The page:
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Taxes for the Self-Employed

If you are self-employed, you must make sure that your tax affairs are in order.

Registering with HMRC

If you are just getting started as self-employed, you will need to register with HMRC to pay any tax – you can do this online on the HMRC website, or by calling 0300 200 3504. Failure to register or pay your taxes on time can result in penalty fines, which can be up to 100% of the tax that you owe.

You should register by October 5th, before you send your tax return. However, if you don’t register by this date, you can still avoid a fine if you pay your self-assessment bill on time.

Registration can take up to 20 working days after you apply, so make sure you do this in plenty of time.

Types of tax

When you work for an employer, your tax contributions are taken care of for you – when you are self-employed, you will need to take care of these calculations and payments yourself.

Depending on how much you earn, you may need to pay the following types of tax:

  • income tax
  • Class 2 National Insurance
  • Class 4 National Insurance

Depending on your earnings and what sort of business you are running, you may need to register for other taxes, such as VAT or Capital Gains Tax.

Income tax

Income tax is paid through a self-assessment. You can file this online through the HMRC website, or you can do it through the post, using form SA100.

If you file through the post, the deadline is October 31st – however, if you are filing online, you have until January 31st.

National Insurance

National Insurance (NI) works differently for the self-employed. Unlike normal employees, who pay Class 1 NI (deducted automatically from their pay), the self-employed must pay two different types of NI, both of which are slightly different in terms of when and how much must be paid.

Class 2 NI contributions

Class 2 contributions are paid at a fixed rate – that rate is £2.75 a week for the 2014/2015 tax year. If your net earnings are greater than £5,885 per annum, you will need to pay.

If your earnings are £5,885 or lower, you do not have to pay this. However, you will need to apply for a small earnings exception, which you can do by filling in form CF10, available on the government’s website.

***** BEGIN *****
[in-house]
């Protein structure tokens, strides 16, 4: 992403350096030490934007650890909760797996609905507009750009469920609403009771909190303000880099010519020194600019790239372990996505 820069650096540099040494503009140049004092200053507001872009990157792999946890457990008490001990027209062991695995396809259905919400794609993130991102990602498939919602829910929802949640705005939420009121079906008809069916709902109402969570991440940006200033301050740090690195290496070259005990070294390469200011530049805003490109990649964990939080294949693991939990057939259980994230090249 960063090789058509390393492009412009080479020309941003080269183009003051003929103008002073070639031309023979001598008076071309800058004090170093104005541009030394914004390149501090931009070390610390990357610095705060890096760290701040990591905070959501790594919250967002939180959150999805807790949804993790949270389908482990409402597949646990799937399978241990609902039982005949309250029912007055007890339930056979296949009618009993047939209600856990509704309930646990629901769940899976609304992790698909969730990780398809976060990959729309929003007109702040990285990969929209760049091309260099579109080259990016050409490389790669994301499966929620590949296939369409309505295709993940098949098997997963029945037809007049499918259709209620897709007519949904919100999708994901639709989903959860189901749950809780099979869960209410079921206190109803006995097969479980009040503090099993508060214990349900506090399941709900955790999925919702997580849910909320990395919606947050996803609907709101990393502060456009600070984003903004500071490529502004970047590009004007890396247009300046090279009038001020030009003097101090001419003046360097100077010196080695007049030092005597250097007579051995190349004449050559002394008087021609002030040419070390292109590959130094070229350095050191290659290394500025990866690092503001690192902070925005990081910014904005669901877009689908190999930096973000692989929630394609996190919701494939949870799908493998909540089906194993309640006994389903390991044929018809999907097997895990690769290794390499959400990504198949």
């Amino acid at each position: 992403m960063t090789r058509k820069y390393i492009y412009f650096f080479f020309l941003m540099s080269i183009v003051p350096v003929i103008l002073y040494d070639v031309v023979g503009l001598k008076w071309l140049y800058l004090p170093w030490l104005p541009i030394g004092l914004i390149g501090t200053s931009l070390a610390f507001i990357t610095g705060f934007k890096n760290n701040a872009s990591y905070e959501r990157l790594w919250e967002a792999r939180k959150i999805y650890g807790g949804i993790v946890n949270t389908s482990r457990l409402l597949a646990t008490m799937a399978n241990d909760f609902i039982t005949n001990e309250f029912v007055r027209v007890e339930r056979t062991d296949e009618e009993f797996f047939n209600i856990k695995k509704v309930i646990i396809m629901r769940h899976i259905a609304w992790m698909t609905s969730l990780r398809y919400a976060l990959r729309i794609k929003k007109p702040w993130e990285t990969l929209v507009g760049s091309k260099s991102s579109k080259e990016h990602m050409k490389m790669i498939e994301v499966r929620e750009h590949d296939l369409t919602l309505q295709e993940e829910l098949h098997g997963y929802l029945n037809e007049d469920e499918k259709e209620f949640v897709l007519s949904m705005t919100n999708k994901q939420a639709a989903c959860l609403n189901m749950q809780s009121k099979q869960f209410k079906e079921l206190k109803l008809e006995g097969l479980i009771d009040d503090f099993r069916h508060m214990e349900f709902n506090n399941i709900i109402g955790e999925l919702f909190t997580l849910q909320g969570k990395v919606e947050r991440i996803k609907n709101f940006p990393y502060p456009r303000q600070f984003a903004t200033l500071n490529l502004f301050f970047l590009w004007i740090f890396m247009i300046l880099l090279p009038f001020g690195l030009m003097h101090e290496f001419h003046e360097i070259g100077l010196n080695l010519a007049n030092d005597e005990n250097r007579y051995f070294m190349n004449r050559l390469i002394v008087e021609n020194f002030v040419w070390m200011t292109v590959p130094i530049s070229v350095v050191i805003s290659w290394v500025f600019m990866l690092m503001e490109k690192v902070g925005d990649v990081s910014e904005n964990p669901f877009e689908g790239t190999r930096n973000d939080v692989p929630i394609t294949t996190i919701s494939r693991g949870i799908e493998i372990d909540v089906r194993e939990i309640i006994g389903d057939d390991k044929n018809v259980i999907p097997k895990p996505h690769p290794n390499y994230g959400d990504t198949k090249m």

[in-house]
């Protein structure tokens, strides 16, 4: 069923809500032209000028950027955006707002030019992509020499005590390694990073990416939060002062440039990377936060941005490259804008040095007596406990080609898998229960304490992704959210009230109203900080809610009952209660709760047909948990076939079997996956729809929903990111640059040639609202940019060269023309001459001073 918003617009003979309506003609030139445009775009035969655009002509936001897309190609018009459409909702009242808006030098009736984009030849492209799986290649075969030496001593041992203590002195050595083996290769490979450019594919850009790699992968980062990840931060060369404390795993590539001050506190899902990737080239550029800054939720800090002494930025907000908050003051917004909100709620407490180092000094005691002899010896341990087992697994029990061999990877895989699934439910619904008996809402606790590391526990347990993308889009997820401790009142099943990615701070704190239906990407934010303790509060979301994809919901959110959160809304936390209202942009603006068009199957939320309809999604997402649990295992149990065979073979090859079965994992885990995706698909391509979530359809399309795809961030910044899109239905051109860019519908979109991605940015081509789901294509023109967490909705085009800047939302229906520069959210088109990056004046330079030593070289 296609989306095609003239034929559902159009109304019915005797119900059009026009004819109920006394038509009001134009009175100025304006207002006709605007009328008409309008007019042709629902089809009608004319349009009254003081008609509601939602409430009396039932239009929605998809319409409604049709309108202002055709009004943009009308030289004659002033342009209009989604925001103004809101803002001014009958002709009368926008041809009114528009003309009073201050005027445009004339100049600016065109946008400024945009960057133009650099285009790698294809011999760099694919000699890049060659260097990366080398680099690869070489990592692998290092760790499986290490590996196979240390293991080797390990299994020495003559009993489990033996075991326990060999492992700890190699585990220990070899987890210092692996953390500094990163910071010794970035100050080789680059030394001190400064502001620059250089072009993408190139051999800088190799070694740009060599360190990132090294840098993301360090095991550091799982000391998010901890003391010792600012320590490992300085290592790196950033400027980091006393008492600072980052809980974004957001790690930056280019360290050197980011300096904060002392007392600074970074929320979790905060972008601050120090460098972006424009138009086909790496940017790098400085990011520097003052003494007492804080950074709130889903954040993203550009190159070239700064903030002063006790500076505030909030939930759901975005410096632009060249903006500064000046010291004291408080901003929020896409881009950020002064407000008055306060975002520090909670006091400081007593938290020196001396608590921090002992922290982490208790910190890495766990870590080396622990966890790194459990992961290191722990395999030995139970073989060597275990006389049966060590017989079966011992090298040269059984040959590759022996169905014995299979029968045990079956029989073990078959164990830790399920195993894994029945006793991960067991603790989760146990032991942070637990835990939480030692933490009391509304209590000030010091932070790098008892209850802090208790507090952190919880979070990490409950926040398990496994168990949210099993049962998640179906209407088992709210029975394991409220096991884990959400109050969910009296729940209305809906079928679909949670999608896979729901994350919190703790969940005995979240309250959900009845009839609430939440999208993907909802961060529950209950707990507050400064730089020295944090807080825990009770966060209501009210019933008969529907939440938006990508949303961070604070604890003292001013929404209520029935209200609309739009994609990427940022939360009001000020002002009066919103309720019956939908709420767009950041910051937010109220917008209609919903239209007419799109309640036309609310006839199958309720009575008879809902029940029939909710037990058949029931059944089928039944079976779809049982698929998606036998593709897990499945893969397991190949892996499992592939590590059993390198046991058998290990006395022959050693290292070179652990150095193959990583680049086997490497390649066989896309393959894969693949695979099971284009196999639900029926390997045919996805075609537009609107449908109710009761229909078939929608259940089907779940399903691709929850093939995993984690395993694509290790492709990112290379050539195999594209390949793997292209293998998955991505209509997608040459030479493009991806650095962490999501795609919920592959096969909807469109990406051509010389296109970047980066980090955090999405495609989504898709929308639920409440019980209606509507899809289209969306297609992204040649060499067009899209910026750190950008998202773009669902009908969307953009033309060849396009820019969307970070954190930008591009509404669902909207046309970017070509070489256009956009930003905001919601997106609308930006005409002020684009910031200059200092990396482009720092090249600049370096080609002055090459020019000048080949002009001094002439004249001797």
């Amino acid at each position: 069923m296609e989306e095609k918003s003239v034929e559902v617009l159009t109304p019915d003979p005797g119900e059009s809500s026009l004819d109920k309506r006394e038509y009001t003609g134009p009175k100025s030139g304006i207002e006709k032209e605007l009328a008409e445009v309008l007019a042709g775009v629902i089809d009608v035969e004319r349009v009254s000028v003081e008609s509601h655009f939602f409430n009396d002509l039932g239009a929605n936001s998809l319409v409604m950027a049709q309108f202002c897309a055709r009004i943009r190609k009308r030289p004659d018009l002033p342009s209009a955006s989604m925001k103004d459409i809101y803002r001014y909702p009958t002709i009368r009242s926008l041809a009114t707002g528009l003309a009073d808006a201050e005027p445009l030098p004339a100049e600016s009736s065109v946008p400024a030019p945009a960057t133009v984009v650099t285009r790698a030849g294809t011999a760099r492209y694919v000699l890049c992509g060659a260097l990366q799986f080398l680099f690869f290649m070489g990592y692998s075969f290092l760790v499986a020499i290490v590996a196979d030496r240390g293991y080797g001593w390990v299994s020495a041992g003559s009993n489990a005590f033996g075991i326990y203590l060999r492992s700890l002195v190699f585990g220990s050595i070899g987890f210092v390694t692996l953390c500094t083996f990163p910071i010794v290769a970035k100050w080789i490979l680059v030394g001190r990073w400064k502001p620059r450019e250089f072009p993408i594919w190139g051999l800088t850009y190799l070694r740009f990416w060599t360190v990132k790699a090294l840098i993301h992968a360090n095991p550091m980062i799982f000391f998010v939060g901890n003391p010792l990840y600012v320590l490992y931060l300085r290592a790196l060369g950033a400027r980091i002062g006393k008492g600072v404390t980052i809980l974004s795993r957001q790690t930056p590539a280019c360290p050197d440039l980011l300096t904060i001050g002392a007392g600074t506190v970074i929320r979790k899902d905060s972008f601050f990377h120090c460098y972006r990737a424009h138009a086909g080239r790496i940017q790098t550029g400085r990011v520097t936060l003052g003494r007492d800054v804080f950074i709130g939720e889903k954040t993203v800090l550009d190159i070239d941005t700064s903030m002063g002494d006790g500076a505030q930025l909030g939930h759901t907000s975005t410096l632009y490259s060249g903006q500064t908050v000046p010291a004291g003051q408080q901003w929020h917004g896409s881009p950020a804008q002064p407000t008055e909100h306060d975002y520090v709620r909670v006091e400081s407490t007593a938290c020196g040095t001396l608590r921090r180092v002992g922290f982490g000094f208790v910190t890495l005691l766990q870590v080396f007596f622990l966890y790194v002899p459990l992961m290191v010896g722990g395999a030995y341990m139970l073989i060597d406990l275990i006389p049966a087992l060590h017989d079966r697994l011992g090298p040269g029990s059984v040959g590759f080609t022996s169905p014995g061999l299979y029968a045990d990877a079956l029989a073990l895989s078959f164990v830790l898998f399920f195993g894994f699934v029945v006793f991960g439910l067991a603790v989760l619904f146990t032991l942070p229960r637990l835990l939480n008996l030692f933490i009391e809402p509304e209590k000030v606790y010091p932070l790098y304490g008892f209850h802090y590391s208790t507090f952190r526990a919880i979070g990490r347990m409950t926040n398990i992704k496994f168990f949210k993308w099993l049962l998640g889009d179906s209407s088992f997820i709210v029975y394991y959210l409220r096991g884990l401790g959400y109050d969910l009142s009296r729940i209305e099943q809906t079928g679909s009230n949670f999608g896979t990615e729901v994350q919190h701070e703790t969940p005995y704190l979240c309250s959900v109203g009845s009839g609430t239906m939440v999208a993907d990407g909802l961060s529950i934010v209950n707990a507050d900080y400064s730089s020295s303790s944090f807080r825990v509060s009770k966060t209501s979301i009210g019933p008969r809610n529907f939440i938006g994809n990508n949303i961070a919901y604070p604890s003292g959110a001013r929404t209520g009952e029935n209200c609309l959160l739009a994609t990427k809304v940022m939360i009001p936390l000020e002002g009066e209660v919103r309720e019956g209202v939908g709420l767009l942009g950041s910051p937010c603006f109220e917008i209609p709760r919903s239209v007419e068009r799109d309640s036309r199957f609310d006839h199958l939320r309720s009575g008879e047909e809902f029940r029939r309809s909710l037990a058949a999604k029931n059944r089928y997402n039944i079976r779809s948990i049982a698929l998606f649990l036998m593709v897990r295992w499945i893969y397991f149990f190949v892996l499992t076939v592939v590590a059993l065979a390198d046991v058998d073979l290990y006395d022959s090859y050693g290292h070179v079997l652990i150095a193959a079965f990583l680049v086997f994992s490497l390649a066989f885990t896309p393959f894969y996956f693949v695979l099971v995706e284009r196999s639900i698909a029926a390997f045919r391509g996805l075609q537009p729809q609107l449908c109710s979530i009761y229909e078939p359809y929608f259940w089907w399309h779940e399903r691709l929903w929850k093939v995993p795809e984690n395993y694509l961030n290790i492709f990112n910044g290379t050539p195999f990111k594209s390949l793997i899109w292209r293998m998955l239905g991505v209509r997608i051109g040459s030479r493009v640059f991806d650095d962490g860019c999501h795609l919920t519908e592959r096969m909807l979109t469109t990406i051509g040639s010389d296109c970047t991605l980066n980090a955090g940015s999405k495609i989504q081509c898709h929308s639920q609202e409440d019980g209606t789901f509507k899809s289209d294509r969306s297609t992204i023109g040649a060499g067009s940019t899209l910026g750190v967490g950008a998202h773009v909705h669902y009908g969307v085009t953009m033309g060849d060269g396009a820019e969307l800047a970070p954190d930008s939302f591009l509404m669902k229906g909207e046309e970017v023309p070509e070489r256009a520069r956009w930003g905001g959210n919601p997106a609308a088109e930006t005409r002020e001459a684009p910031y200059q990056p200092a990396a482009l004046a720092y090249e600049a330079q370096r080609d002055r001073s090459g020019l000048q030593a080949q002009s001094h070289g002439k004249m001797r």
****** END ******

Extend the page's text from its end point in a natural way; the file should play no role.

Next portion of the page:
Although the rate is weekly, you only need to pay once a year. HMRC will send you a payment request in April, along with a deadline by which you must pay.

There are a number of different ways you can pay your Class 2 contributions – you can pay at your bank, building society or local post office, you can pay by post, or you can pay by telephone or online banking.

HMRC’s bank details for paying by this method are as follows:

Sort code
08 32 20

Account number

Account name

Class 4 NI contributions

Class 4 contributions are calculated as a percentage of your annual profits. Like Class 2 contributions, you only pay them if your profits exceed a certain threshold – in this case, you are exempt from contributions unless your earnings are above £7,956.

Annual profit Class 4 NI contributions
£7,956.01 to £41,865 9% of profits between £7,956.01 and £41,865
More than £41,865 9% of profits between £7,956.01 and £41,865 plus 2% of profits over that amount

Profits up to £7,956 are not taxed at all for the purpose of Class 4 NI contributions, so you should subtract this amount from your profits when calculating – for example, if you had profits of £40,000, you would subtract £7,956 from £40,000, leaving you with £32,044. You would then calculate 9% of this amount, giving you a Class 4 NI bill of £2,883.96 for the year.

If your profits are above £41,865, you still pay 9% of the profits below this threshold, but you only pay 2% on everything about it. For example, if your profits were £70,000 for the year, you would need to work out the tax for the amount up to £41,865 (9% of £41,865 - £7,956 = £3,051.81) and add on the tax from above the threshold (2% of £70,000 - £41,865 = £562.70). This would leave you with Class 4 NI bill of £3,614.51.

For more information about the setting up your own business or working for yourself, read our guidance on the rules and regulations for the self-employed.

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